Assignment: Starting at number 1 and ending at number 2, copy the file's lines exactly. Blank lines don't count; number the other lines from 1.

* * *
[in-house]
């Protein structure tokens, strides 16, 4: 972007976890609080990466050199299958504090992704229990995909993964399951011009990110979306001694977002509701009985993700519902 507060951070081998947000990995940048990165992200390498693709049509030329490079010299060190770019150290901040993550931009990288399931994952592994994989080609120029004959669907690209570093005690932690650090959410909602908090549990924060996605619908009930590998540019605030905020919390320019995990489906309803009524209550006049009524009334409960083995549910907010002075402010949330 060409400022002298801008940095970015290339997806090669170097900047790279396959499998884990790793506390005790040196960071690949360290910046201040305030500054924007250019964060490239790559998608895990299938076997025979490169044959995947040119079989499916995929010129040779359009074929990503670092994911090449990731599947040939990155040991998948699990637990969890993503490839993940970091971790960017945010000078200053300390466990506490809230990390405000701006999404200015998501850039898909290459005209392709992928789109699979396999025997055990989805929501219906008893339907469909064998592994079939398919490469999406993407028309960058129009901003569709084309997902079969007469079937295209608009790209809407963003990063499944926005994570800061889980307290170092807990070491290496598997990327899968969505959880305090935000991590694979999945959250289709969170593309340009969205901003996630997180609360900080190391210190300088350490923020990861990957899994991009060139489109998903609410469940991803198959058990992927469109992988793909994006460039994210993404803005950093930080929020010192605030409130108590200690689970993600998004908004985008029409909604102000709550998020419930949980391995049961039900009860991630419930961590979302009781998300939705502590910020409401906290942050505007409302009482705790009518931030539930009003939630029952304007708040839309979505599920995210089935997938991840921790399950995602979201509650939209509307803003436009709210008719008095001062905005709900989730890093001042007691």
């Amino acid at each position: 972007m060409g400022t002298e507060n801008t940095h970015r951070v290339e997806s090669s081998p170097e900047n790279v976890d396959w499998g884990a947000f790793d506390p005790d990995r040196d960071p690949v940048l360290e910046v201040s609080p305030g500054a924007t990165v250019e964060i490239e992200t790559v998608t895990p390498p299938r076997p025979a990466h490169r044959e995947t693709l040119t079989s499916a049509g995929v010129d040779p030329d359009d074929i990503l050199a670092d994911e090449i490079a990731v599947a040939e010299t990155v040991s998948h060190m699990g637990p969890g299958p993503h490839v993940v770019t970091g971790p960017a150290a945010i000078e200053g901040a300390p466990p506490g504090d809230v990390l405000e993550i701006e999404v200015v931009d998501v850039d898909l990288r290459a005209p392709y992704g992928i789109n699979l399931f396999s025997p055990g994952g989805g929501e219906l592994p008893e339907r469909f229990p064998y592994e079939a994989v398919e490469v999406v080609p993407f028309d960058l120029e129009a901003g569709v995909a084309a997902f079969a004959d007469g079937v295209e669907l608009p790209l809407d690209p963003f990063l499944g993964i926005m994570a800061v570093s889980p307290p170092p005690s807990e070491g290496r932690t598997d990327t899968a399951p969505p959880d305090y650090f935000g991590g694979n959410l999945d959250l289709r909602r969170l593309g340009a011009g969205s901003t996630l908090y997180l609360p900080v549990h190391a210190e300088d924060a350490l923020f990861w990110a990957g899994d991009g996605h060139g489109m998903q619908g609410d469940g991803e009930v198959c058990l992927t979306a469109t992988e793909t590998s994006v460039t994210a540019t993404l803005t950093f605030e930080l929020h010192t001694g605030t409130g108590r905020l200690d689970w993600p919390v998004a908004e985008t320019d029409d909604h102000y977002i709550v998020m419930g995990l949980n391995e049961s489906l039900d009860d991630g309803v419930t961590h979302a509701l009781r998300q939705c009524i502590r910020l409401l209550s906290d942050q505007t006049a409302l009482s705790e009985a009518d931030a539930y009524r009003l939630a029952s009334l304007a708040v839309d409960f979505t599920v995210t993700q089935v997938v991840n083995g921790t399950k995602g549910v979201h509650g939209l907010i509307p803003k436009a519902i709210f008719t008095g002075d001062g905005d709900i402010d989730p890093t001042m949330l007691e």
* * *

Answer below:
[in-house]
């Protein structure tokens, strides 16, 4: 972007976890609080990466050199299958504090992704229990995909993964399951011009990110979306001694977002509701009985993700519902 507060951070081998947000990995940048990165992200390498693709049509030329490079010299060190770019150290901040993550931009990288399931994952592994994989080609120029004959669907690209570093005690932690650090959410909602908090549990924060996605619908009930590998540019605030905020919390320019995990489906309803009524209550006049009524009334409960083995549910907010002075402010949330 060409400022002298801008940095970015290339997806090669170097900047790279396959499998884990790793506390005790040196960071690949360290910046201040305030500054924007250019964060490239790559998608895990299938076997025979490169044959995947040119079989499916995929010129040779359009074929990503670092994911090449990731599947040939990155040991998948699990637990969890993503490839993940970091971790960017945010000078200053300390466990506490809230990390405000701006999404200015998501850039898909290459005209392709992928789109699979396999025997055990989805929501219906008893339907469909064998592994079939398919490469999406993407028309960058129009901003569709084309997902079969007469079937295209608009790209809407963003990063499944926005994570800061889980307290170092807990070491290496598997990327899968969505959880305090935000991590694979999945959250289709969170593309340009969205901003996630997180609360900080190391210190300088350490923020990861990957899994991009060139489109998903609410469940991803198959058990992927469109992988793909994006460039994210993404803005950093930080929020010192605030409130108590200690689970993600998004908004985008029409909604102000709550998020419930949980391995049961039900009860991630419930961590979302009781998300939705502590910020409401906290942050505007409302009482705790009518931030539930009003939630029952304007708040839309979505599920995210089935997938991840921790399950995602979201509650939209509307803003436009709210008719008095001062905005709900989730890093001042007691």